Drillships and semisubmersibles garner a lot of attention throughout the offshore drilling industry based on their ability to open up new frontiers in deepwater exploration and development as well as the high dayrates they command. Arguably though, the workhorse of the offshore drilling fleet is the jackup. Jackups have been earning wages on continental shelves around the world since the mid-1950s. Our goal here is to describe a few design characteristics of this type of drilling rig as well as to shed some light on its operational capabilities.
On a very basic level, a jackup’s major components include the hull, drilling package and legs with their associated jacking systems. In addition to housing living quarters, machinery and storage spaces, the hull provides buoyancy to the rig when it is in tow from one location to the next. The drilling package consists of the derrick and hoisting equipment, pipe racking area, drilling equipment and pipe handling tools. The legs of a jackup can be made of either thick-walled pipe or steel lattice depending on the design of the rig. Most modern rigs are designed with three legs but there are a few operational 4-legged jackups being used today.
As a jackup nears a predetermined drilling location, the legs are lowered to just above the seabed. Once on location, the legs make contact with the seabed and the hull is jacked a few feet out of the water. Jacking stops at this point and an operation known as preloading begins which involves taking on seawater to increase the weight of the rig beyond its operational weight. Preloading allows the legs to penetrate into the sediments of the seabed and compact the soil underneath to establish a firm base.
Once preloading is completed, the hull will be jacked up to a height appropriate for environmental conditions that can reasonably be expected while the rig is on location. The height, known as air gap, ensures that storm waves will not contact the bottom of the hull which could damage the legs or move the rig off location and compromise the integrity of the well.
Some older rigs were designed with a large notch in the stern section of the hull known as a slot. The drilling package was constructed on a substructure above the slot. If an operator needed wells drilled through an existing production platform, their rig choices were limited to those with slots wider than the platform. To remedy this issue the cantilever drilling package was invented.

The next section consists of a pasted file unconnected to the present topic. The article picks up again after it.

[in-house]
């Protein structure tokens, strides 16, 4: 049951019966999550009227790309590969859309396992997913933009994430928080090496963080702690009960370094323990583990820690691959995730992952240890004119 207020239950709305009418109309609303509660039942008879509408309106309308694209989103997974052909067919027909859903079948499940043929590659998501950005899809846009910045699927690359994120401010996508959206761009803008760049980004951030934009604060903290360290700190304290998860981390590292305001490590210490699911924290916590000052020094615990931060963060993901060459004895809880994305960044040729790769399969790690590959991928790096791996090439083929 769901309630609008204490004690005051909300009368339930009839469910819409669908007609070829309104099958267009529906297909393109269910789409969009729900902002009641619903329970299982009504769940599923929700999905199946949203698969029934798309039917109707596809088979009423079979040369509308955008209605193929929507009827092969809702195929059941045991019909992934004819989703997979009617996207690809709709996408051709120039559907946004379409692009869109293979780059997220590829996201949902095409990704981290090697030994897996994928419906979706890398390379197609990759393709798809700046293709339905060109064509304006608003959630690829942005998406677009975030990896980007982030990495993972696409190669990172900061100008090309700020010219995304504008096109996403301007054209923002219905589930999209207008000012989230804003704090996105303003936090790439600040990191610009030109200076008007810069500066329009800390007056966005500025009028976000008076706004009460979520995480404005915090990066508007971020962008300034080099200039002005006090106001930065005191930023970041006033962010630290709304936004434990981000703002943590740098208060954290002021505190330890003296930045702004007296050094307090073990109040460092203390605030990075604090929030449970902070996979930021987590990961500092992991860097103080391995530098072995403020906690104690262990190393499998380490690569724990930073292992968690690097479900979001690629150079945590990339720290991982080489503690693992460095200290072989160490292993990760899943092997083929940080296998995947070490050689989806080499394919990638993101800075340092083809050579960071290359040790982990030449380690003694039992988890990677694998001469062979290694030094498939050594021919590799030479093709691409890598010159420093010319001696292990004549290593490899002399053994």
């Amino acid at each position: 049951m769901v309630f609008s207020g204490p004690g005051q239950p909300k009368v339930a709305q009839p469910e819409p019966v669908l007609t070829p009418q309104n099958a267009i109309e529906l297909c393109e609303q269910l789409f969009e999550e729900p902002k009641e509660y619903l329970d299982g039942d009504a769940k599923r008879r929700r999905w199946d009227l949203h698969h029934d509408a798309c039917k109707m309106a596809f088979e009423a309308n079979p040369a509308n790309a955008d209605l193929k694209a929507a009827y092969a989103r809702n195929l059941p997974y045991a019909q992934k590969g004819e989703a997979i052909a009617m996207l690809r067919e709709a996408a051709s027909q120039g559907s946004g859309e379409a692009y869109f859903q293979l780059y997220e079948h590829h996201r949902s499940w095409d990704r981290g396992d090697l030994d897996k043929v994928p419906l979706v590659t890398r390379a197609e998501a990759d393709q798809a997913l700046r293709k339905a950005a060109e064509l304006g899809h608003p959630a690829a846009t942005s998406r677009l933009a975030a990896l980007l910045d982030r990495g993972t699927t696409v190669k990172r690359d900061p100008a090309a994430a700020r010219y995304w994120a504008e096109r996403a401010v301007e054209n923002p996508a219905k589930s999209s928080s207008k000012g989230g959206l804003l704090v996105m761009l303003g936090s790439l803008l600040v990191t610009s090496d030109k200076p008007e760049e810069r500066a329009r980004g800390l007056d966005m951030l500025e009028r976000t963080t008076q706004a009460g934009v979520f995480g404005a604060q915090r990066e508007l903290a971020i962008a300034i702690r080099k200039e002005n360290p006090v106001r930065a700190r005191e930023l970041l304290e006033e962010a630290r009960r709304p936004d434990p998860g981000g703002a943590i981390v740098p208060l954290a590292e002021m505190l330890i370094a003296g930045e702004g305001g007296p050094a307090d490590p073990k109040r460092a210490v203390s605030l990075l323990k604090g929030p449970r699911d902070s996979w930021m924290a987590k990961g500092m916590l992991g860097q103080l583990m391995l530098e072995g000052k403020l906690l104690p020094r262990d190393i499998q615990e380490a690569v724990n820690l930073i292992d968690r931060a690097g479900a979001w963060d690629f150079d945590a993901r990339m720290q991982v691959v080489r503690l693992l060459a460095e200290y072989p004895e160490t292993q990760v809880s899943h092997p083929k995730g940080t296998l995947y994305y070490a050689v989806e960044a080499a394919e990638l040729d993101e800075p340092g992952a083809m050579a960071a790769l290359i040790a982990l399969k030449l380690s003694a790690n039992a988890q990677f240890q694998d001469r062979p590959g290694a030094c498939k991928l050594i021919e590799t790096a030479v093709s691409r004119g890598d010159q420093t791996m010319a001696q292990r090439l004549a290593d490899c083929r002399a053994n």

No slot in the hull is needed for a cantilever rig which increases buoyancy and below deck storage. The substructure containing the drilling package is built on giant skid beams. While under tow, the drilling package is positioned near the center of the rig. Once on location and jacked up, it is skidded out over the stern of the rig. This allows cantilever rigs to work over platforms regardless of their width as long as it has enough leg length to elevate higher than the platform.
Perhaps one of the most identifiable images of the offshore drilling industry is that of a jackup drilling rig’s legs silhouetted against the sky. The first jackups were built in the 1950s and could only operate in maximum water depths of around 100 feet. As rig designs and technology improved, deeper waters became available to the jackup market. Today, designs such as the GustoMSC CJ70, can operate in up to 500 feet of water.
Within its water depth range, a jackup has a major advantage over floating rigs in that it provides a stable platform from which to carry out drilling and completion operations. With the base of the legs firmly implanted into the ocean floor, there is no need for expensive motion compensation equipment such as riser and guideline tensioners and drill string compensators. A by-product of this is that there are less things to break which results in increased operational efficiency and reduced maintenance costs. Another cost advantage the jackup has over its deepwater cousins is that they typically require less crew to operate the rig. Well control incidents become somewhat less complicated as well since most operations are carried out with surface BOP stacks.
Currently, over 500 jackups are operating throughout the world with 121 newbuilds under construction. By comparison, there are roughly 190 semisubs and just over 100 drillships, according to Rigzone’s RigLogix. This piece is intended to provide only a basic overview of jackup design and operational characteristics. For more information, please check the How It Works section at Rigzone.com.